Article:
Tag Archives: debt-based currency

Debt-Based Monetary System Demands Ever More Debt—Part I


The National Debt was basically flat from A.D. 1900 through A.D. 1971. In A.D. 1971, President Nixon closed the “gold window” and the dollar became a pure fiat/debt-based currency.  Since A.D. 1971, the National Debt has persistently increased, without regard to which political party controls the government.  I strongly suspect that a debt-based monetary system cannot survive without government creating more debt.  Once the dollar was debt-based, the National Debt had to increase.

The Congressional Budget Office (CBO) recently released a 55-page report on the “long-term US budget outlook”. The report implied that the US government is on the road to fiscal chaos and possible collapse that could not be sustained beyond A.D. 2047.

I think the CBO is lying about the “long-term” budget outlook. Instead, I think we’ve only got a “short-term” to go before the debt hits the fan.

According to the report, the “official” National Debt ($20 trillion) currently stands at the highest level since shortly after World War II. (The report did not comment on estimates by others that, including unfunded liabilities, the real National Debt may be closer to $100 trillion or even $200 trillion.)  According to the report, if government maintains current policies and economic trends continue, the debt will likely double over the next 30 years, rising to about 150% of GDP.

I see the CBO’s predictions and “warnings” as bunk, bunk, and, uh, bunk.

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Asset-based vs. Debt-based Economics

One Difference Between Asset-based Money (Gold) and Debt-based Currency (paper dollars):  Savings [courtesy Google Images]

One Difference Between Asset-based Money (Gold) and Debt-based Currency (paper dollars): SAVINGS
[courtesy Google Images]

It should come as no surprise to anyone who reads this blog to learn that I’m not an economist.  Without formal training in economics, I sometimes make statements about the subject that may seem pretty dumb.  But, my lack of formal training in economics can sometimes be an advantage.  Insofar as I’m not formally trained in what to think in the realm of economics, I also sometimes stumble onto what may be insight since I’m inclined to “think outside the box”.  Why do I think “outside the box”?  Because, without formal education on the subject of economics, I haven’t been formally “conditioned” to know where the “box” is.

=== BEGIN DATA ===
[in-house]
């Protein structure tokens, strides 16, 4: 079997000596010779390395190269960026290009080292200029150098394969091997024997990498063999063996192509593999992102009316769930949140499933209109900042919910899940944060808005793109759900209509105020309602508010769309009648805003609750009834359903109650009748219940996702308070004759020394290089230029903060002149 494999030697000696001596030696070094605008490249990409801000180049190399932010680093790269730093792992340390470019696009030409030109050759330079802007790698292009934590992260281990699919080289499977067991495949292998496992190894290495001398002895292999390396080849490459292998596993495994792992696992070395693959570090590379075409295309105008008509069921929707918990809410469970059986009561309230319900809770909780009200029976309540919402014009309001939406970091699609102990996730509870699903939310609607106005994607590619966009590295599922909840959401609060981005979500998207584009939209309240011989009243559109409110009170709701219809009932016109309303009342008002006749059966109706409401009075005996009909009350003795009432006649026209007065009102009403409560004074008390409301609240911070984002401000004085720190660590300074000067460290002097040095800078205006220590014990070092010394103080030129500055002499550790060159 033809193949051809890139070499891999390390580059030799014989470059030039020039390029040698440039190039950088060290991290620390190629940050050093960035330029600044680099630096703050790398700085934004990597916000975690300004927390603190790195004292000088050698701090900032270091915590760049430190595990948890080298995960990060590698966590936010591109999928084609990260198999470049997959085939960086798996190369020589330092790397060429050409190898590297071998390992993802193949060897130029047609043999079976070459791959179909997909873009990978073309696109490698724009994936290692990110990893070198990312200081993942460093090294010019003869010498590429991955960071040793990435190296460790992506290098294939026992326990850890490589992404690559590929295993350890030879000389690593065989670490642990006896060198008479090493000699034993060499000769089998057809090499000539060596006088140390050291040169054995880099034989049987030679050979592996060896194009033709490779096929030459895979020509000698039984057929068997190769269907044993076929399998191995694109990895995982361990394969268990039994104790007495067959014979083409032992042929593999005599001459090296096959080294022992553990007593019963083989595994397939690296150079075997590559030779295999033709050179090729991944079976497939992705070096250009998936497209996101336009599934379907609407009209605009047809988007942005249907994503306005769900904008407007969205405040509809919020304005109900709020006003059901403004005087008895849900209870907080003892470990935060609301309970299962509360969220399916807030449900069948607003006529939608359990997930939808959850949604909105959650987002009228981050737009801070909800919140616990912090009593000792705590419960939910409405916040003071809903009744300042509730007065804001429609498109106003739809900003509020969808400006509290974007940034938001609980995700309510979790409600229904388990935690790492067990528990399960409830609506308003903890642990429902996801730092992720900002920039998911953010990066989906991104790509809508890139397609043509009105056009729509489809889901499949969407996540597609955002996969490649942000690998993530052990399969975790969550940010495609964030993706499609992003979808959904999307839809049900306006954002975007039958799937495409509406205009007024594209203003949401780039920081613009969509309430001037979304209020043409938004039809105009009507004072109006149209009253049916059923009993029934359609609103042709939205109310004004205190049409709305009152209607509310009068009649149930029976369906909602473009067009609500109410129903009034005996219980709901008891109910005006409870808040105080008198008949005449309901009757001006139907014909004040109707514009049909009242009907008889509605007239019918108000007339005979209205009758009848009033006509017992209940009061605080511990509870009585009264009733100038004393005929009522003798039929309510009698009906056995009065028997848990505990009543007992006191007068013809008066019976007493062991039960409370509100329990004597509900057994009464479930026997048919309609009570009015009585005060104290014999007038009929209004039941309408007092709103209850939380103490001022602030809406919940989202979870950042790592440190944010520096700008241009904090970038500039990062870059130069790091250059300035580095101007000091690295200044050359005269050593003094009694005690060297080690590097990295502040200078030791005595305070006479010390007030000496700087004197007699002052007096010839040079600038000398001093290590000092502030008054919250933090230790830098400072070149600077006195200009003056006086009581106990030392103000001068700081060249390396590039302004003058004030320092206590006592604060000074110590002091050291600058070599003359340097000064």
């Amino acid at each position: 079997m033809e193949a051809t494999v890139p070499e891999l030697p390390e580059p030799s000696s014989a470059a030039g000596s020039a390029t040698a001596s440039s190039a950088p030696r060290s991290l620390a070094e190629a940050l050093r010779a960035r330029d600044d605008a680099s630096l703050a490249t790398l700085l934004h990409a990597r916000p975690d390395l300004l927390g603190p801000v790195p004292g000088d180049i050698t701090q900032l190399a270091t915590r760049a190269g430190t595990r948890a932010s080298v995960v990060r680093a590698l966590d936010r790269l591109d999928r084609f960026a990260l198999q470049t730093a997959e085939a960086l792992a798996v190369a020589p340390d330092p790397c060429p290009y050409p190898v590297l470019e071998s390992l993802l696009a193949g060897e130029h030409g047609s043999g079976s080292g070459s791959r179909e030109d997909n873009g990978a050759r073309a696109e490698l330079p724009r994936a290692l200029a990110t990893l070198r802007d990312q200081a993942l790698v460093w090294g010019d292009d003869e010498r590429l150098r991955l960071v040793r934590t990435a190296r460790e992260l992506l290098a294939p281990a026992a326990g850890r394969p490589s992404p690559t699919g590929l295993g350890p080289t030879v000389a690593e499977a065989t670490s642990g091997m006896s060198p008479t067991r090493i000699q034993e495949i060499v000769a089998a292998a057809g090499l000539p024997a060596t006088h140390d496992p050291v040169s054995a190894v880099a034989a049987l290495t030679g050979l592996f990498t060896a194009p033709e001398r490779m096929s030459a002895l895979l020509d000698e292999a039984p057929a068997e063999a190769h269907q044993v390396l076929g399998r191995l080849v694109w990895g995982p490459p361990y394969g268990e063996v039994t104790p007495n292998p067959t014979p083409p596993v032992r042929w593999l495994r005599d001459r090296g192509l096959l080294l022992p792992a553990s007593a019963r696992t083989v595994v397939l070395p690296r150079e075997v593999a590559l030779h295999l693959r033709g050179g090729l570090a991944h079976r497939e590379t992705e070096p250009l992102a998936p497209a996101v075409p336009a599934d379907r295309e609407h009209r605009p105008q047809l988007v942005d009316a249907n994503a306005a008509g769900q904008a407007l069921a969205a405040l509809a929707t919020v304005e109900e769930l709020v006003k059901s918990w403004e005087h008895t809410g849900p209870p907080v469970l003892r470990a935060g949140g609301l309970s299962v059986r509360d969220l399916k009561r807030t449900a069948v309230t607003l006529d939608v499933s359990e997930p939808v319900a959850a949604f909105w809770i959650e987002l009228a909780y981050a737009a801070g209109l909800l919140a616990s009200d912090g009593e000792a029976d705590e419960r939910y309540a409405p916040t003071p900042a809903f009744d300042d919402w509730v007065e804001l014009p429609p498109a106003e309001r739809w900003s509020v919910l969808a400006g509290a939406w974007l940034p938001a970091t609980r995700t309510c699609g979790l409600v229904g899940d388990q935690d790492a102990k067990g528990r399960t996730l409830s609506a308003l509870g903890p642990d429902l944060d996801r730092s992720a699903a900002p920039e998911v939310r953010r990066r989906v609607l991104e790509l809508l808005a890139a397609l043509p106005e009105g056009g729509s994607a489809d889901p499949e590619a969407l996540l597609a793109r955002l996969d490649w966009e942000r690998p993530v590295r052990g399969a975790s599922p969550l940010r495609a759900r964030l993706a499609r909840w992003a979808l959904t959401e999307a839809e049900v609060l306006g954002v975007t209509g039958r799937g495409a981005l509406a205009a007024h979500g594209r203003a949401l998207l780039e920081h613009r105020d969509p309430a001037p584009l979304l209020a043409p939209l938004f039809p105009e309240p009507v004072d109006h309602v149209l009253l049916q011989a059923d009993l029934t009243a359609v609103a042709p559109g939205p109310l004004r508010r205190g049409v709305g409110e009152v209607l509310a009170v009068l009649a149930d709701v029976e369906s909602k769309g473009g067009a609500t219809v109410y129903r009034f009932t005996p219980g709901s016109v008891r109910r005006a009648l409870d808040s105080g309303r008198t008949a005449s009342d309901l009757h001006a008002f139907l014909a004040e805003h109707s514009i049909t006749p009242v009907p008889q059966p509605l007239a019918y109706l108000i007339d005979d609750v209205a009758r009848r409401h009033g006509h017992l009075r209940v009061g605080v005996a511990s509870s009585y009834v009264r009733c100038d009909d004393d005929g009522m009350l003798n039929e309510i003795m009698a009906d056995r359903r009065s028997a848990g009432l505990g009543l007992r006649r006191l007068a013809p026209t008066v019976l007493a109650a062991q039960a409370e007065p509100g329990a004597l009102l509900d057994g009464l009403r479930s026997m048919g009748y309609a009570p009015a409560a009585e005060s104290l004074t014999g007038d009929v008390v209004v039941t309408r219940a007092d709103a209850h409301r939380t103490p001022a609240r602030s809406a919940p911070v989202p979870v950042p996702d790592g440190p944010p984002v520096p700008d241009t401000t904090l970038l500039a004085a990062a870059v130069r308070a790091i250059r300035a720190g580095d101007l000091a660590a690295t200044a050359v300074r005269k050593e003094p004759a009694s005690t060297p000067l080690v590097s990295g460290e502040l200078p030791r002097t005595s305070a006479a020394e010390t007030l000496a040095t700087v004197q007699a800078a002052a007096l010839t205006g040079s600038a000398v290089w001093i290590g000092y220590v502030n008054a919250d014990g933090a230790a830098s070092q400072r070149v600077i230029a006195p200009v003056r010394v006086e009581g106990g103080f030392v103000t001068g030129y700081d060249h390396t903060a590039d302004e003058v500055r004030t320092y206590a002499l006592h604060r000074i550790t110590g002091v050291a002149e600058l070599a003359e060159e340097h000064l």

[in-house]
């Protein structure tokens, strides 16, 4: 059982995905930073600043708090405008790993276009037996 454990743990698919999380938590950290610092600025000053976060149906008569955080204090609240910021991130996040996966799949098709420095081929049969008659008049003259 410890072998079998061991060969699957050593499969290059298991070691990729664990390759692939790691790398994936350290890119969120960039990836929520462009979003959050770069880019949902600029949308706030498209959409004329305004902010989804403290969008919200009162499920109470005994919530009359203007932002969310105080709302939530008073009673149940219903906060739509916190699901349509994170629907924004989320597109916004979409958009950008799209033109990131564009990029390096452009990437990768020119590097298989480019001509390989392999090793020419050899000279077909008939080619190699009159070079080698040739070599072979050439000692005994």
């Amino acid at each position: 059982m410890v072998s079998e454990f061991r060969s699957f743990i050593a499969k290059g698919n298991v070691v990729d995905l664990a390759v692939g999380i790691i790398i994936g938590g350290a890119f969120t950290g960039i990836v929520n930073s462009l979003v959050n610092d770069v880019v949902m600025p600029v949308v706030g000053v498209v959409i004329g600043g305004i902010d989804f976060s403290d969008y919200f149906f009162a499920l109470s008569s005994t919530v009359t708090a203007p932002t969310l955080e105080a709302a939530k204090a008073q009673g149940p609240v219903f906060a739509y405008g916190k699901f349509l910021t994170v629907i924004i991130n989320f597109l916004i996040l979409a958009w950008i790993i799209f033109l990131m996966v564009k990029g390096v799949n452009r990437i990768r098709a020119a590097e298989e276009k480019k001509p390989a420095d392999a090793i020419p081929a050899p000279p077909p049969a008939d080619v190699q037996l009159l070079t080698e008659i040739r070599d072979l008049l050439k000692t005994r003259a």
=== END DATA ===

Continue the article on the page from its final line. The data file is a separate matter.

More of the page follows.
What follows may be old news to most economists, but I doubt that most ordinary people have considered the subject.  It might be another example of my ignorance—or maybe it illustrates a little common sense. 

I haven’t yet made up my mind.


It’s my understanding that most of classical economic theory is based on a time when the world relied on gold and silver to serve as its asset-based money.

It therefore strikes me as possible that modern economic theory could be opposite from classical economics in some regards.  Why?  Because he fundamental unit of measure of today’s economics is a debt-based currency system.

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Posted by on February 22, 2015 in Debt, Economy, Education, Fiat Currency, Gold & Silver Coin


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Fiat Currency Conjecture

Spinning Fiat Currency--an act of Economics or "Sorcery" as seen in Revelation 18:23? [courtesy Google Images]

Spinning Fiat Currency–an act of Economics or of the “Sorcery” seen in Revelation 18:23?
[courtesy Google Images]

Philipp Bagus (“PB”), author of The Tragedy of the Euro, was interviewed by the Mises Institute (“MI”) about recent developments in Switzerland and the European Monetary Union.  Excerpts from that interview follow.

I (“AA”) understand most of what Mr. Bagus said in that interview, but there are parts that seem almost incomprehensible to me.  Because Mr. Bagus’ meanings are not always clear to me, some (maybe all) of my comments should be taken with salt.